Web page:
Mayo Clinic identifies potential multiple myeloma drug to shrink tumors

Mayo Clinic researchers have found that an experimental drug, LCL161, stimulates the immune system, leading to tumor shrinkage in multiple myeloma patients. The findings are published in Nature Medicine.

“The drug LCL161 was developed to promote tumor death,” says Marta Chesi, Ph.D., Department of Health Sciences Research and lead author of the study. “However, we found that the drug does not kill tumor cells directly. Rather, it makes them more visible to the immune system, which recognizes them as foreign invaders and eliminates them.”

Mayo Clinic researchers will conduct a follow-up clinical trial of LCL161 in combination with an inhibitor of immune checkpoints that has been widely used in many cancer treatments to evaluate if LCL161 could present a potential new treatment option.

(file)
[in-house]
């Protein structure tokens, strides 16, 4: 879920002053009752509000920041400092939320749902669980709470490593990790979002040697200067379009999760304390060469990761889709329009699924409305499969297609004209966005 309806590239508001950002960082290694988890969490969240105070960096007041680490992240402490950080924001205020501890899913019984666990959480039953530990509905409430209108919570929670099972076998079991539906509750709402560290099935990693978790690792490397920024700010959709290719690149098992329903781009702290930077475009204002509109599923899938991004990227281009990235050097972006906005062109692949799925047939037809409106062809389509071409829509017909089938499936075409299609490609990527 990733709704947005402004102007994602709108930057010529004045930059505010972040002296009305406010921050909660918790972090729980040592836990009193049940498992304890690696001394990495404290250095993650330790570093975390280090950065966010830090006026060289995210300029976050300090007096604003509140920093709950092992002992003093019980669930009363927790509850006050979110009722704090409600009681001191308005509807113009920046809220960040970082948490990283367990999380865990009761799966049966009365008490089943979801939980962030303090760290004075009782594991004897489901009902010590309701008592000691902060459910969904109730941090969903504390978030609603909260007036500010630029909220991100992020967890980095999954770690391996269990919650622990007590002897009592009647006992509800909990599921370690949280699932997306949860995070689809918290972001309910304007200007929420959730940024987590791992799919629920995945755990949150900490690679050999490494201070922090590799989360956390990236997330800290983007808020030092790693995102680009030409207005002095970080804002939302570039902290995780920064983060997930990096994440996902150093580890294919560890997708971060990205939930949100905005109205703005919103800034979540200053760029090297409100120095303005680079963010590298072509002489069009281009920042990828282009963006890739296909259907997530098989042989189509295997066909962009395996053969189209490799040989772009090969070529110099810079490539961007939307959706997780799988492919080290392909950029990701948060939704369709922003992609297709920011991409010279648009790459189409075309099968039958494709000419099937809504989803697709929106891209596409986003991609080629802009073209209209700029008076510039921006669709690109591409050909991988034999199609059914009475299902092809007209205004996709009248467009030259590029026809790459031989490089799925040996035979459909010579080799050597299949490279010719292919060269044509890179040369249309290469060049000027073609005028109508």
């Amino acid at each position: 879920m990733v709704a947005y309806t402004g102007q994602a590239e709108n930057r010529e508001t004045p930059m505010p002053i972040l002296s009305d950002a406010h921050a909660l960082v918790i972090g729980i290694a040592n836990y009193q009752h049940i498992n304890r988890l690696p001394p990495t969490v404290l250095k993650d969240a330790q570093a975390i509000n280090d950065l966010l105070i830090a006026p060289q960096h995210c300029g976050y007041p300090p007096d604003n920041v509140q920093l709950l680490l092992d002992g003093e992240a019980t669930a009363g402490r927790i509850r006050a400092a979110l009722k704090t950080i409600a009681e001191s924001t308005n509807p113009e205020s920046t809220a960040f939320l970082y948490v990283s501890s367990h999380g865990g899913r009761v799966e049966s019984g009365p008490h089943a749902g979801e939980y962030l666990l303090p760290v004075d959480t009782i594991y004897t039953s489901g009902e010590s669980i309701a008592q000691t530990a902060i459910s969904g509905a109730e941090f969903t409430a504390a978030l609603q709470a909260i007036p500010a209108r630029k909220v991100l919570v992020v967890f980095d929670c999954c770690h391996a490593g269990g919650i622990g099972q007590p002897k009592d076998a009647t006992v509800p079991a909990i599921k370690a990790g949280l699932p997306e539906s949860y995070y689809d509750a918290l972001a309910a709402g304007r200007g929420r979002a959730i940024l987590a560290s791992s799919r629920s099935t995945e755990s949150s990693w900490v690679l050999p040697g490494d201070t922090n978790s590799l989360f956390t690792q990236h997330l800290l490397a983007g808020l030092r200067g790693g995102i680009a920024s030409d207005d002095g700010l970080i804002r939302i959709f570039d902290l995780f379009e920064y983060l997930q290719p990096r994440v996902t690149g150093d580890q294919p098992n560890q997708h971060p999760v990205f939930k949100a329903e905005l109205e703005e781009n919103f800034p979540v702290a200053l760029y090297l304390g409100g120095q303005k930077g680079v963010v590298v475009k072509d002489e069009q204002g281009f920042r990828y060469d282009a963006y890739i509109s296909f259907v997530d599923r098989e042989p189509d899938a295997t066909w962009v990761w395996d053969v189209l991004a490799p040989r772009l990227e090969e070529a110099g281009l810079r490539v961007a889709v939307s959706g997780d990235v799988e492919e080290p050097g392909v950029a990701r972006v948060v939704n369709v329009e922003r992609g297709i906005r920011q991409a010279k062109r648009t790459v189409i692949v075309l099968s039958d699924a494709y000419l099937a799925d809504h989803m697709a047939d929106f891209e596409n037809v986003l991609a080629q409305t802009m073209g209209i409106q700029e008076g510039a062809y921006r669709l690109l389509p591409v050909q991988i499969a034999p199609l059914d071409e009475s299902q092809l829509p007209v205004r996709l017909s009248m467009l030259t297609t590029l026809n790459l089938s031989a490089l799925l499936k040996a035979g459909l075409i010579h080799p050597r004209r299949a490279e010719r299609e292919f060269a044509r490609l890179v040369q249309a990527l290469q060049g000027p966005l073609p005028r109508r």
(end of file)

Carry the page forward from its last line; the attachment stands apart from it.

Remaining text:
This research highlights the importance of studying the effects of drugs not only on the tumor cells in a culture plate but also on the interaction of the tumor cells with their own microenvironment. The finding that LCL161 is active against multiple myeloma suggests that similar drugs may have broader clinical activity than previously thought.

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